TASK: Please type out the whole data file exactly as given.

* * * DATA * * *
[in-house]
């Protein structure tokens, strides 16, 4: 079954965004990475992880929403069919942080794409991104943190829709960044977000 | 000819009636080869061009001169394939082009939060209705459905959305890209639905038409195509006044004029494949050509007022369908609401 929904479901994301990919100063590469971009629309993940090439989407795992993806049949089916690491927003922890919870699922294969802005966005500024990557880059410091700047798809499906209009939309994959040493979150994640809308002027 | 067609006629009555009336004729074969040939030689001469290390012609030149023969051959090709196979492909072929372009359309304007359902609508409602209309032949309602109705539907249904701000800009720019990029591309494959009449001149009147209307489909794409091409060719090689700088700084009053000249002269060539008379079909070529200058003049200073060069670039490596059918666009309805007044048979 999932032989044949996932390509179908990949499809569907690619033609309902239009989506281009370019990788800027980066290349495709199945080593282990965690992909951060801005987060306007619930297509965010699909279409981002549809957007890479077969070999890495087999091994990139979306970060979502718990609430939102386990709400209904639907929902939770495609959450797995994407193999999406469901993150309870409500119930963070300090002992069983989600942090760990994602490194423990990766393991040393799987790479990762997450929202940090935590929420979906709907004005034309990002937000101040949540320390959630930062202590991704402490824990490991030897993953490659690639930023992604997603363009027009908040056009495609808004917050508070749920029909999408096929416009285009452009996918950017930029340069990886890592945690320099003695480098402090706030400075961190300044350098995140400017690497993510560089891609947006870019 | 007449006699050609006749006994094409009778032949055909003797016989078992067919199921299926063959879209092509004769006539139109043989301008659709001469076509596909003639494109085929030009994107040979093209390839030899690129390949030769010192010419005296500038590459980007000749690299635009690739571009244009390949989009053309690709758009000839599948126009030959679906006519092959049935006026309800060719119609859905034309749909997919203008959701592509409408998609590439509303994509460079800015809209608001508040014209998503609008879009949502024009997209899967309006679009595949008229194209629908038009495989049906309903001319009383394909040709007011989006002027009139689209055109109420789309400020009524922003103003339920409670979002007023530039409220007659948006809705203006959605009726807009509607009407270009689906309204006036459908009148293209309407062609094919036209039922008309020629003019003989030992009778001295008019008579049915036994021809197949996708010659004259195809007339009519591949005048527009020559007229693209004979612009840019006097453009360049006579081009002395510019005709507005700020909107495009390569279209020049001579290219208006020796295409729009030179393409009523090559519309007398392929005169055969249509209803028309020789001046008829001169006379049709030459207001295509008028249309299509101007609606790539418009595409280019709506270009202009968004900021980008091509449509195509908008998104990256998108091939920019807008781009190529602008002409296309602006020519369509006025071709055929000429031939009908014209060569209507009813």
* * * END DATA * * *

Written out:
[in-house]
């Protein structure tokens, strides 16, 4: 079954965004990475992880929403069919942080794409991104943190829709960044977000 | 000819009636080869061009001169394939082009939060209705459905959305890209639905038409195509006044004029494949050509007022369908609401 929904479901994301990919100063590469971009629309993940090439989407795992993806049949089916690491927003922890919870699922294969802005966005500024990557880059410091700047798809499906209009939309994959040493979150994640809308002027 | 067609006629009555009336004729074969040939030689001469290390012609030149023969051959090709196979492909072929372009359309304007359902609508409602209309032949309602109705539907249904701000800009720019990029591309494959009449001149009147209307489909794409091409060719090689700088700084009053000249002269060539008379079909070529200058003049200073060069670039490596059918666009309805007044048979 999932032989044949996932390509179908990949499809569907690619033609309902239009989506281009370019990788800027980066290349495709199945080593282990965690992909951060801005987060306007619930297509965010699909279409981002549809957007890479077969070999890495087999091994990139979306970060979502718990609430939102386990709400209904639907929902939770495609959450797995994407193999999406469901993150309870409500119930963070300090002992069983989600942090760990994602490194423990990766393991040393799987790479990762997450929202940090935590929420979906709907004005034309990002937000101040949540320390959630930062202590991704402490824990490991030897993953490659690639930023992604997603363009027009908040056009495609808004917050508070749920029909999408096929416009285009452009996918950017930029340069990886890592945690320099003695480098402090706030400075961190300044350098995140400017690497993510560089891609947006870019 | 007449006699050609006749006994094409009778032949055909003797016989078992067919199921299926063959879209092509004769006539139109043989301008659709001469076509596909003639494109085929030009994107040979093209390839030899690129390949030769010192010419005296500038590459980007000749690299635009690739571009244009390949989009053309690709758009000839599948126009030959679906006519092959049935006026309800060719119609859905034309749909997919203008959701592509409408998609590439509303994509460079800015809209608001508040014209998503609008879009949502024009997209899967309006679009595949008229194209629908038009495989049906309903001319009383394909040709007011989006002027009139689209055109109420789309400020009524922003103003339920409670979002007023530039409220007659948006809705203006959605009726807009509607009407270009689906309204006036459908009148293209309407062609094919036209039922008309020629003019003989030992009778001295008019008579049915036994021809197949996708010659004259195809007339009519591949005048527009020559007229693209004979612009840019006097453009360049006579081009002395510019005709507005700020909107495009390569279209020049001579290219208006020796295409729009030179393409009523090559519309007398392929005169055969249509209803028309020789001046008829001169006379049709030459207001295509008028249309299509101007609606790539418009595409280019709506270009202009968004900021980008091509449509195509908008998104990256998108091939920019807008781009190529602008002409296309602006020519369509006025071709055929000429031939009908014209060569209507009813």